Antibiotic resistance develops when bacteria become less sensitive to antibiotics, rendering them less effective or ineffective at killing bacteria and treating infections. We urgently need new therapeutic strategies to combat...
From the carrots, cheese, and sausage in our fridges to the frozen pre-made meals in our freezer, the food that we consume is under constant threat of contamination by microorganisms that can cause serious illness. These are foodborne pathogenic bacteria, which can cause food poisoning. Although modern food safety and processing controls can largely manage outbreaks of these, food safety incidents do still occur.
The most common foodborne bacteria that cause illness are Salmonella enterica, Escherichia coli, Listeria monocytogenes, Campylobacter spp., and Shigella spp. Consumption of food contaminated with these bacteria is likely to lead to the development of symptoms such as gastroenteritis, abdominal cramps, bloody diarrhoea, nausea, and vomiting.
Currently, food anti-staling agents and preservatives are used to ensure food is not contaminated, but this does not solve any instances where there is bacterial breeding, and certainly does not entirely prevent microbial contamination. This is alarming since many foodborne bacteria have developed serious drug resistance. Therefore, it is becoming increasingly obvious that safe and effective antibiotic substitutes for foodborne pathogens must be developed.
One such development is by using lytic bacteriophages to target specific foodborne bacteria in food, without impacting the normal microflora or altering the taste/sensory properties of food. This approach has been coined “bacteriophage biocontrol”. Bacteriophages (phages) are host-specific viruses that interact with bacteria in a very specific manner. Their specificity means that their use can reduce bacterial contamination, and due to their simple structure and non-toxic side effects, their use in the food industry has been deemed highly advantageous.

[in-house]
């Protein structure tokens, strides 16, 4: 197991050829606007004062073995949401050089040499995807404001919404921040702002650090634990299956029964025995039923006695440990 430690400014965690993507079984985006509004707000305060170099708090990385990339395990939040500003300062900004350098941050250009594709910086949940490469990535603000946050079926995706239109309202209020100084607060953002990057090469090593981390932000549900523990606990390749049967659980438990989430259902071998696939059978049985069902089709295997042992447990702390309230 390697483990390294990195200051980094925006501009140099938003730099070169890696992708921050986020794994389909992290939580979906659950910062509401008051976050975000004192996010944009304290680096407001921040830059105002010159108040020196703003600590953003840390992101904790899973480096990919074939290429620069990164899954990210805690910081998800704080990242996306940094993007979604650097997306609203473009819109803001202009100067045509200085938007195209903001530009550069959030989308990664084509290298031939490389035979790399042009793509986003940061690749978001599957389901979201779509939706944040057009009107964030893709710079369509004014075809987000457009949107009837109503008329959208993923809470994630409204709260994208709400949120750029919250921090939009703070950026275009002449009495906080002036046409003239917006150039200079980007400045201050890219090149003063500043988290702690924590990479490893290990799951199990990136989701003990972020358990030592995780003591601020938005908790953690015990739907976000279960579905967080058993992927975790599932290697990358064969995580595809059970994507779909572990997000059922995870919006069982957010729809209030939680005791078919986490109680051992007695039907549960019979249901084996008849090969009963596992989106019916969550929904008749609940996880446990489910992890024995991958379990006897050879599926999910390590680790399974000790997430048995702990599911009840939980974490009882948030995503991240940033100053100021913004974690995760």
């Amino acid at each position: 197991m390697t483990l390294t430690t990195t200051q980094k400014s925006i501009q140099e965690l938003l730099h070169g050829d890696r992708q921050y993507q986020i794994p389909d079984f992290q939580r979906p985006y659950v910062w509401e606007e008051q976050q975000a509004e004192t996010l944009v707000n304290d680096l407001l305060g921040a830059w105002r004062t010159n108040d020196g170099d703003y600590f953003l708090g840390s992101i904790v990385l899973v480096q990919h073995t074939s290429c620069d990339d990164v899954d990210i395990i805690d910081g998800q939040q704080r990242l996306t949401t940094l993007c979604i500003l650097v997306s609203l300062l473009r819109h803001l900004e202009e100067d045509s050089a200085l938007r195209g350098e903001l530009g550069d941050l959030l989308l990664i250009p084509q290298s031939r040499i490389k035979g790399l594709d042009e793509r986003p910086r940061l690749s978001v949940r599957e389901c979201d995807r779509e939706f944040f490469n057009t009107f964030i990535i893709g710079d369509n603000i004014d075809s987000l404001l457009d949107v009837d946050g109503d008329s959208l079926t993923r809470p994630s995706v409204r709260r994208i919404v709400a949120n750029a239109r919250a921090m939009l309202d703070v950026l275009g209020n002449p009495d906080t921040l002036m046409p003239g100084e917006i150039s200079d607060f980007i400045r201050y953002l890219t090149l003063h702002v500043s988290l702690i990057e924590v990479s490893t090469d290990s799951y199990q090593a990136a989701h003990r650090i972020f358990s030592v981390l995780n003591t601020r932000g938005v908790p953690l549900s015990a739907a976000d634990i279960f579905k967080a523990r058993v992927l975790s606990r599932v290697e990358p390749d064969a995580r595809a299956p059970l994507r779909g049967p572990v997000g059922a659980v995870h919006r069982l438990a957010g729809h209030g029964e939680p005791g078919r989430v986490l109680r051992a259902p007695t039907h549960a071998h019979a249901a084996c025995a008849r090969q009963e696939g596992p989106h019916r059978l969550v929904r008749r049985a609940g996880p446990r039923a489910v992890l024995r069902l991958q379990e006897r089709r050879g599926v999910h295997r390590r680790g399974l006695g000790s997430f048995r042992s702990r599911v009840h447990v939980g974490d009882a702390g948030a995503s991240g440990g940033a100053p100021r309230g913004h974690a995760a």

Bacteriophages are applied in three ways in food processing: primary production, biosanitisation and biopreservation. In biosanitation, phages are used to prevent the formation of biofilms on the surface of equipment used during food production. For biopreservation, phages are used to extend the shelf life of products by destroying any pathogenic bacteria present that may spoil the food and lead to infection.
Picking the right bacteriophage for the job can seem daunting. For use in food processing or safety, the phage viral particles must be stable during production, storage, and application. It must also remain infective from the moment of administration until it reaches its target bacteria. Bacteriophages suitable for therapeutic purposes are usually lytic. This means that following the infection of bacteria, phages result in the destruction of the infected cell and its membrane.
It is advantageous for the bacteriophage to have a broad host range. If one phage does not meet this requirement, then a way to overcome this is to use the ever more popular phage cocktails. This means a mixture of phages can be used at one time – targeting and killing all bacterial strains that may be present in the food. The best mix of phages should achieve the most destruction of bacteria, whilst also minimising the side effects – antibiotic resistance or risk of transfer of toxins. Thankfully, many studies have identified the optimal conditions for these ‘cocktails’ and have been able to recommend the ideal phage cocktail size, a good example being in the case of cheese-isolated E. coli.
Interestingly, bacteriophage cocktails have been shown to reduce levels of E. coli in tomatoes, broccoli, lettuce, and spinach, after the surfaces they were prepared on were treated with the cocktail. In some cases, phage cocktail use was found to be as or even more effective than a chlorine wash, while being able to combat the bacteria quickly and cost-effectively. It doesn’t just stop with surfaces; phages can also be used for agriculture, where bacteriophages can be used to treat bacterial spot disease on crops.